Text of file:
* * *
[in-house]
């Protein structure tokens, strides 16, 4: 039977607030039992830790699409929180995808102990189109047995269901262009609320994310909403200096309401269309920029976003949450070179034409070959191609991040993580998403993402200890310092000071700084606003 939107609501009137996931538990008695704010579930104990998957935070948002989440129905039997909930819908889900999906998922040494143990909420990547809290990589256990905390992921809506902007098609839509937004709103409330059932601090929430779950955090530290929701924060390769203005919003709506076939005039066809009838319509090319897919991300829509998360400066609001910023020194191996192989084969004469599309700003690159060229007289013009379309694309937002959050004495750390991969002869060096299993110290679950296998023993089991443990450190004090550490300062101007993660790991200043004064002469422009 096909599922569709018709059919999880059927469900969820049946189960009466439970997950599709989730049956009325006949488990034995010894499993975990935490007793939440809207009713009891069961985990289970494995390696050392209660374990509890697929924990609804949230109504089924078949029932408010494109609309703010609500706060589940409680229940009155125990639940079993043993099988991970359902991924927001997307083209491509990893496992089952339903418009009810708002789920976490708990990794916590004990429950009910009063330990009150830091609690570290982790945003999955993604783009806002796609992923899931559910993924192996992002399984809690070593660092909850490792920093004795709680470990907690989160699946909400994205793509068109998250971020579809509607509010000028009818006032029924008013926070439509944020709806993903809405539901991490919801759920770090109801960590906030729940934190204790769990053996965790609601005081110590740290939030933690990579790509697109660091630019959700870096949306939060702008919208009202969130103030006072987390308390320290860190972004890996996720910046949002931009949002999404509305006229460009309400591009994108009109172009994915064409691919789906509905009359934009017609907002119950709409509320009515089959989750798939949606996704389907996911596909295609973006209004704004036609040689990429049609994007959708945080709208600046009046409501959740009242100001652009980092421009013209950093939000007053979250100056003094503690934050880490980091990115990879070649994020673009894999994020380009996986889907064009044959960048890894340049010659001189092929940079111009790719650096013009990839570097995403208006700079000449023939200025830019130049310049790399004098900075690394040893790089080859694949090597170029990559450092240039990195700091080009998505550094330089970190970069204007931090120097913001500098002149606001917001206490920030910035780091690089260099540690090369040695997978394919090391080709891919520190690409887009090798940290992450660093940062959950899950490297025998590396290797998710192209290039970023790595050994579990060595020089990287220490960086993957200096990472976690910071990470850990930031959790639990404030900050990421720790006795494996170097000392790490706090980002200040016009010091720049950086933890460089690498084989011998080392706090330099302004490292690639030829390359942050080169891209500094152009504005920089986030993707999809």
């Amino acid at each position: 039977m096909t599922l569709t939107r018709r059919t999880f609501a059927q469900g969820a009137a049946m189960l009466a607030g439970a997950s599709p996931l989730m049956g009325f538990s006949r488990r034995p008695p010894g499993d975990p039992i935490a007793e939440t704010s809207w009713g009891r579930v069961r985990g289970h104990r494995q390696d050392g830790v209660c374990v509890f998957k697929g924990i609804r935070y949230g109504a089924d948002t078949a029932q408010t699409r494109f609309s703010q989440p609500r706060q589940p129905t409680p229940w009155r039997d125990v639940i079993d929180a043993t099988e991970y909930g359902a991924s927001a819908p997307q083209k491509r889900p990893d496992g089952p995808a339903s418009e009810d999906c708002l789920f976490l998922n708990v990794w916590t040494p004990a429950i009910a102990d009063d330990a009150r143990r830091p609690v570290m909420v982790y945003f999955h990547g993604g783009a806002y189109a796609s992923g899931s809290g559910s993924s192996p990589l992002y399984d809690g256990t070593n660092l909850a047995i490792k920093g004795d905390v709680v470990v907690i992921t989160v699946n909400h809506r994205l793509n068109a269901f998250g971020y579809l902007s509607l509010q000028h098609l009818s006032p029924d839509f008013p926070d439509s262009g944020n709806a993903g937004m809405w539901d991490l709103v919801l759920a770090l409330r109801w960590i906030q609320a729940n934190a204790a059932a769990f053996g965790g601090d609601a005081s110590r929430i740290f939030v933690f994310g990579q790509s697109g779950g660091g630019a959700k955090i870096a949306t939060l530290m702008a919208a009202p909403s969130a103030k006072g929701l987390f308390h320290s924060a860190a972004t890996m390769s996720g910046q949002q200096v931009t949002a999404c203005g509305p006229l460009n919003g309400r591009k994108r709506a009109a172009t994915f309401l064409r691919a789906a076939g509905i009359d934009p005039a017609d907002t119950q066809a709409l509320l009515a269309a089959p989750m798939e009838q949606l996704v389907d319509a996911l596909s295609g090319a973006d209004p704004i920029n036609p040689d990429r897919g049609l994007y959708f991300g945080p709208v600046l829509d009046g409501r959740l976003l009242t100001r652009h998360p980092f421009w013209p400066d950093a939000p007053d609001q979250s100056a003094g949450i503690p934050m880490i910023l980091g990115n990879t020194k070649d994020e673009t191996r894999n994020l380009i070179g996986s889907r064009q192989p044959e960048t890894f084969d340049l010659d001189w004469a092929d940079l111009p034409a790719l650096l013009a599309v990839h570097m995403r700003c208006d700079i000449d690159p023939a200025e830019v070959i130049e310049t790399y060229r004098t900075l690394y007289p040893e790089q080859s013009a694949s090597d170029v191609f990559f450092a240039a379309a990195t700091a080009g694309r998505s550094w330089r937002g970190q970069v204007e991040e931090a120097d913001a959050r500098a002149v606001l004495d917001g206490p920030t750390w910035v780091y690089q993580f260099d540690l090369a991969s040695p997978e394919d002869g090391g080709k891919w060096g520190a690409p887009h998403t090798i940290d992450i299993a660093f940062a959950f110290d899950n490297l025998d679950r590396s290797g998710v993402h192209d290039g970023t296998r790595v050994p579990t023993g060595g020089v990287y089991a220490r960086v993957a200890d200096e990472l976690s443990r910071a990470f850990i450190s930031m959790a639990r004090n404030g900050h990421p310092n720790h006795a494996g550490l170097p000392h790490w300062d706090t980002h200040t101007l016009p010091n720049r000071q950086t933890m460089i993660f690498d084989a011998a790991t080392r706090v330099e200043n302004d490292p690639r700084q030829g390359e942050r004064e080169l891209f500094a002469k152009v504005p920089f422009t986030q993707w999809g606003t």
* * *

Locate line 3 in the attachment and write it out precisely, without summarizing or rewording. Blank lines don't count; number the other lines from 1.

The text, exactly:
């Amino acid at each position: 039977m096909t599922l569709t939107r018709r059919t999880f609501a059927q469900g969820a009137a049946m189960l009466a607030g439970a997950s599709p996931l989730m049956g009325f538990s006949r488990r034995p008695p010894g499993d975990p039992i935490a007793e939440t704010s809207w009713g009891r579930v069961r985990g289970h104990r494995q390696d050392g830790v209660c374990v509890f998957k697929g924990i609804r935070y949230g109504a089924d948002t078949a029932q408010t699409r494109f609309s703010q989440p609500r706060q589940p129905t409680p229940w009155r039997d125990v639940i079993d929180a043993t099988e991970y909930g359902a991924s927001a819908p997307q083209k491509r889900p990893d496992g089952p995808a339903s418009e009810d999906c708002l789920f976490l998922n708990v990794w916590t040494p004990a429950i009910a102990d009063d330990a009150r143990r830091p609690v570290m909420v982790y945003f999955h990547g993604g783009a806002y189109a796609s992923g899931s809290g559910s993924s192996p990589l992002y399984d809690g256990t070593n660092l909850a047995i490792k920093g004795d905390v709680v470990v907690i992921t989160v699946n909400h809506r994205l793509n068109a269901f998250g971020y579809l902007s509607l509010q000028h098609l009818s006032p029924d839509f008013p926070d439509s262009g944020n709806a993903g937004m809405w539901d991490l709103v919801l759920a770090l409330r109801w960590i906030q609320a729940n934190a204790a059932a769990f053996g965790g601090d609601a005081s110590r929430i740290f939030v933690f994310g990579q790509s697109g779950g660091g630019a959700k955090i870096a949306t939060l530290m702008a919208a009202p909403s969130a103030k006072g929701l987390f308390h320290s924060a860190a972004t890996m390769s996720g910046q949002q200096v931009t949002a999404c203005g509305p006229l460009n919003g309400r591009k994108r709506a009109a172009t994915f309401l064409r691919a789906a076939g509905i009359d934009p005039a017609d907002t119950q066809a709409l509320l009515a269309a089959p989750m798939e009838q949606l996704v389907d319509a996911l596909s295609g090319a973006d209004p704004i920029n036609p040689d990429r897919g049609l994007y959708f991300g945080p709208v600046l829509d009046g409501r959740l976003l009242t100001r652009h998360p980092f421009w013209p400066d950093a939000p007053d609001q979250s100056a003094g949450i503690p934050m880490i910023l980091g990115n990879t020194k070649d994020e673009t191996r894999n994020l380009i070179g996986s889907r064009q192989p044959e960048t890894f084969d340049l010659d001189w004469a092929d940079l111009p034409a790719l650096l013009a599309v990839h570097m995403r700003c208006d700079i000449d690159p023939a200025e830019v070959i130049e310049t790399y060229r004098t900075l690394y007289p040893e790089q080859s013009a694949s090597d170029v191609f990559f450092a240039a379309a990195t700091a080009g694309r998505s550094w330089r937002g970190q970069v204007e991040e931090a120097d913001a959050r500098a002149v606001l004495d917001g206490p920030t750390w910035v780091y690089q993580f260099d540690l090369a991969s040695p997978e394919d002869g090391g080709k891919w060096g520190a690409p887009h998403t090798i940290d992450i299993a660093f940062a959950f110290d899950n490297l025998d679950r590396s290797g998710v993402h192209d290039g970023t296998r790595v050994p579990t023993g060595g020089v990287y089991a220490r960086v993957a200890d200096e990472l976690s443990r910071a990470f850990i450190s930031m959790a639990r004090n404030g900050h990421p310092n720790h006795a494996g550490l170097p000392h790490w300062d706090t980002h200040t101007l016009p010091n720049r000071q950086t933890m460089i993660f690498d084989a011998a790991t080392r706090v330099e200043n302004d490292p690639r700084q030829g390359e942050r004064e080169l891209f500094a002469k152009v504005p920089f422009t986030q993707w999809g606003t």